FROM THE ASBURY PARK PRESS:
ROBISON: How, exactly, should a ‘school’ be defined?
The complex world in which we live demands clarity in the definitions that are used, and, proper application of those definitions during the decision making process. One such case is the question of exactly what constitutes a school.
The importance of this issue is readily apparent in Lakewood, where there are now over 125 nonpublic schools, and land use laws that permit a school to placed just about anywhere. Less than one-third are listed on the New Jersey Department of Education website as a recognized or accredited school.
However, the importance of clear definitions that are properly used is pertinent to every municipality and school district. The impact of poor definitions, or disregard for clearly established definitions, on the local planning process and the taxpayers’ burden is significant.
The crux of the issue pertaining to schools is captured in the question: Does an entity that provides any form of education automatically qualify as a school or must that entity meet standards that have been developed by the state Department of Education, various statutes and subsequent court decisions?
There is a fundamental difference between a religious education center and a school. While the former is an absolutely essential element in our society, where freedom of religion and separation of church and state are cornerstones of a functioning democracy, such centers should not automatically qualify for various forms of support such as the busing of students or other state and local aid.
The religious education that occurs must be in addition to, and not in place of, the basic education that is required to be provided by a school before public support of any kind is provided. Dare I say a “thorough and efficient” education must be provided?
We must also constructively differentiate between vocational education and religious education at the secondary level. Entities such as the Ocean and Monmouth County Vocational School Districts do provide career training but they also provide basic academic training in-house or in concert with a local school district. These districts meet the compulsory education requirements.
In comparison, I submit that meeting the requirements of ordination in just about every faith requires study above and beyond the secondary level at an accredited university such as Beth Madresh Govoha or Princeton Seminary. Religious education at the secondary level and beyond, which is the choice of the student or parent, is above and beyond the compulsory education requirements established in New Jersey.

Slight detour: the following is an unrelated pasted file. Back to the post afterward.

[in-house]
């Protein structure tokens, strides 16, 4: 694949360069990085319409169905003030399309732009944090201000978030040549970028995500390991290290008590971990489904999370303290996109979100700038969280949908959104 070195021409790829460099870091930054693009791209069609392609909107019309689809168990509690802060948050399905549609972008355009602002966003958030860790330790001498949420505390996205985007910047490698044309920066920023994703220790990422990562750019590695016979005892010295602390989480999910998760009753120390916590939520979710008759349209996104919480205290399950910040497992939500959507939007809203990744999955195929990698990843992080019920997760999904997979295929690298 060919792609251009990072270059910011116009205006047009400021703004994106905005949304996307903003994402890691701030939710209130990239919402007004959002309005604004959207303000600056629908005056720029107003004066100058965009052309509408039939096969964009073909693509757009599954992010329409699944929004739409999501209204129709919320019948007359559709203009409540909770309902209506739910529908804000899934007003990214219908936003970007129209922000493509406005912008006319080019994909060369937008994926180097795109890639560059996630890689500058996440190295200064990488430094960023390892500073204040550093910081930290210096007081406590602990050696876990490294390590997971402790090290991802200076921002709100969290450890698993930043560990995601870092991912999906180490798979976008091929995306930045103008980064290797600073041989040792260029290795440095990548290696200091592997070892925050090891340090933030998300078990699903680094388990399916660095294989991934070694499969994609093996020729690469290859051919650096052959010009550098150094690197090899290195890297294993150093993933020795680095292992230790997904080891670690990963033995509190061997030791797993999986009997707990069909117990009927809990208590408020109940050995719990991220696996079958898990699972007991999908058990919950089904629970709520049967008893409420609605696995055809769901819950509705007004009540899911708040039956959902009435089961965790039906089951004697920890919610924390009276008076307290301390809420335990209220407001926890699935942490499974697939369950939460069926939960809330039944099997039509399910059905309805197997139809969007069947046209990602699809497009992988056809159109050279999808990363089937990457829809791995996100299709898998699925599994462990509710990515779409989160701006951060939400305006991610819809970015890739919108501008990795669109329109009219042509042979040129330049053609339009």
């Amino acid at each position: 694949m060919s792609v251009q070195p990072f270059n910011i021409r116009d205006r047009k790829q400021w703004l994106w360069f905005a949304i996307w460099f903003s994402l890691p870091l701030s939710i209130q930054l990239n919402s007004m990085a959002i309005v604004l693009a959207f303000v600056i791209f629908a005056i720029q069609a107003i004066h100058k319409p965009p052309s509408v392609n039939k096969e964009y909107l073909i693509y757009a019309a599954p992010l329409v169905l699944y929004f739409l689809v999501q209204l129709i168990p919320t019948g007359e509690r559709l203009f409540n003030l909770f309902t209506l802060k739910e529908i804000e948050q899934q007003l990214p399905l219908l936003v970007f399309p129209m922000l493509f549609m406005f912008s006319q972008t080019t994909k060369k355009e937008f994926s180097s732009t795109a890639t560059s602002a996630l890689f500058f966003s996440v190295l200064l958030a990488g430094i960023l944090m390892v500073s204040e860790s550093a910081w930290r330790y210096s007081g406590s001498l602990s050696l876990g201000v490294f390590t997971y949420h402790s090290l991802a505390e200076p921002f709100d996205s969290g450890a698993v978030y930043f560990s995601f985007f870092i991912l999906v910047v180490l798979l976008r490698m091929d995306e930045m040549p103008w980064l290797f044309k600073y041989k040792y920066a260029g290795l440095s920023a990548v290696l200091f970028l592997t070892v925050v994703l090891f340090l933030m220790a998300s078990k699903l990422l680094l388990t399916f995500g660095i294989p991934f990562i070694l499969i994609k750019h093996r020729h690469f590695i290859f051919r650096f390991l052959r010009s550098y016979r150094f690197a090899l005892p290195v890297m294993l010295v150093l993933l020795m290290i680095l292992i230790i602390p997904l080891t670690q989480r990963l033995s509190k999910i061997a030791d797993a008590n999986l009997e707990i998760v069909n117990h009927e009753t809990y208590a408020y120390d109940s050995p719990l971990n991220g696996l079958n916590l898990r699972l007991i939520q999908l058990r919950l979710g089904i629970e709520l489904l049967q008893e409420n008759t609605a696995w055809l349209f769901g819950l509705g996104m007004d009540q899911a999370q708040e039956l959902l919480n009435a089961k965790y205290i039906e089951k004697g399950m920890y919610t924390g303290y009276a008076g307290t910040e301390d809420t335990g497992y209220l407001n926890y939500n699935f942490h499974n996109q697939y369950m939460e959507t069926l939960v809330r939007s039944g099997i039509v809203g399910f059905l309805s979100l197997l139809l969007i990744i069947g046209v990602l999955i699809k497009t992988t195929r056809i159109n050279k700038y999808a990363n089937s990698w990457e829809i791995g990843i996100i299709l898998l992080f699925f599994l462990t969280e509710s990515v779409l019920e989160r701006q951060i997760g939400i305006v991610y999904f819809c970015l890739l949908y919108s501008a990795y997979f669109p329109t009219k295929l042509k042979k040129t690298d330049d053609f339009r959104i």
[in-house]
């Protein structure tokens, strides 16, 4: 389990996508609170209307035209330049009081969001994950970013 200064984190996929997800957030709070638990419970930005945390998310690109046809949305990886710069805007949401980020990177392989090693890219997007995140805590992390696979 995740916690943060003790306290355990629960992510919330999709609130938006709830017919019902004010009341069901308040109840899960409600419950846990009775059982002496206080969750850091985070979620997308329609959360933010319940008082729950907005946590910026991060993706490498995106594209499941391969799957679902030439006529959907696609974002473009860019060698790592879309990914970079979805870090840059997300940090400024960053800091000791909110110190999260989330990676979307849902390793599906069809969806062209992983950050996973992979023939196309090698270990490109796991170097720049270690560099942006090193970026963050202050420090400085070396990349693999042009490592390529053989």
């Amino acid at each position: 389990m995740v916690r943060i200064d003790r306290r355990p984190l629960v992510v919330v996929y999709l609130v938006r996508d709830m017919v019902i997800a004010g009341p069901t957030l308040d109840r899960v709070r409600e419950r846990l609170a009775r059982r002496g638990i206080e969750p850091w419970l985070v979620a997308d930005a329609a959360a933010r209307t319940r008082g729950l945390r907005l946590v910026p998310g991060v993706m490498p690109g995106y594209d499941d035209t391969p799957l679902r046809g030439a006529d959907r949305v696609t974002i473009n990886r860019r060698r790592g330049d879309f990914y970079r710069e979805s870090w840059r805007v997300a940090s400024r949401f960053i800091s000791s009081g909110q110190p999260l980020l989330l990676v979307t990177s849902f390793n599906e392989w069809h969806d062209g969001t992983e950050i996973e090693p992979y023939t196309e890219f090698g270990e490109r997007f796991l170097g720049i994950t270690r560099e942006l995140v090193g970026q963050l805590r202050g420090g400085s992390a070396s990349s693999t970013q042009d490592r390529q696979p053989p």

Similarly, if an applicant to a local zoning board of adjustment incorrectly defines a religious education center as a school, then the special privileges and considerations afforded to an inherently beneficial use should not apply.
The value of being treated as an inherently beneficial use must not be underestimated. It is significant. Depending on the specific wording of the local planning and zoning ordinance(s) an inherently beneficial use provides an opportunity for exceptions to established zoning standards without having to outline the positive and negative criteria that may result from the proposed project.
Zoning requirements play a major role in establishing the character of a neighborhood not to mention the market value of the land and improvements in that neighborhood. The burden of proof must rest with the entity claiming to be a school in order to be treated as an inherently beneficial use before a local zoning board.
Defining an entity as a school for either public funding or treatment as an inherently beneficial use does not create an undue burden. For example, in the case of secondary school-age children does an entity claiming to be a school issue a diploma that is sanctioned or recognized by the state? For both secondary and elementary age school children is there a curriculum that is actually implemented by a state approved teaching staff that provides basic instruction that will allow a child to advance academically and grow into a contributing member of society?
Every school board and municipal governing body has an excruciatingly difficult challenge when it comes to balancing the need to provide public services with the need to minimize tax rates. This job should not be made more difficult through imprecise definitions that lead to questionable allocations of public monies or inappropriate decisions affecting local development, which in turn generate a greater burden on municipal and school service delivery.
Frederick W. (Rob) Robison is a former borough administrator in Roselle and Atlantic Highlands. He lives in Lakewood.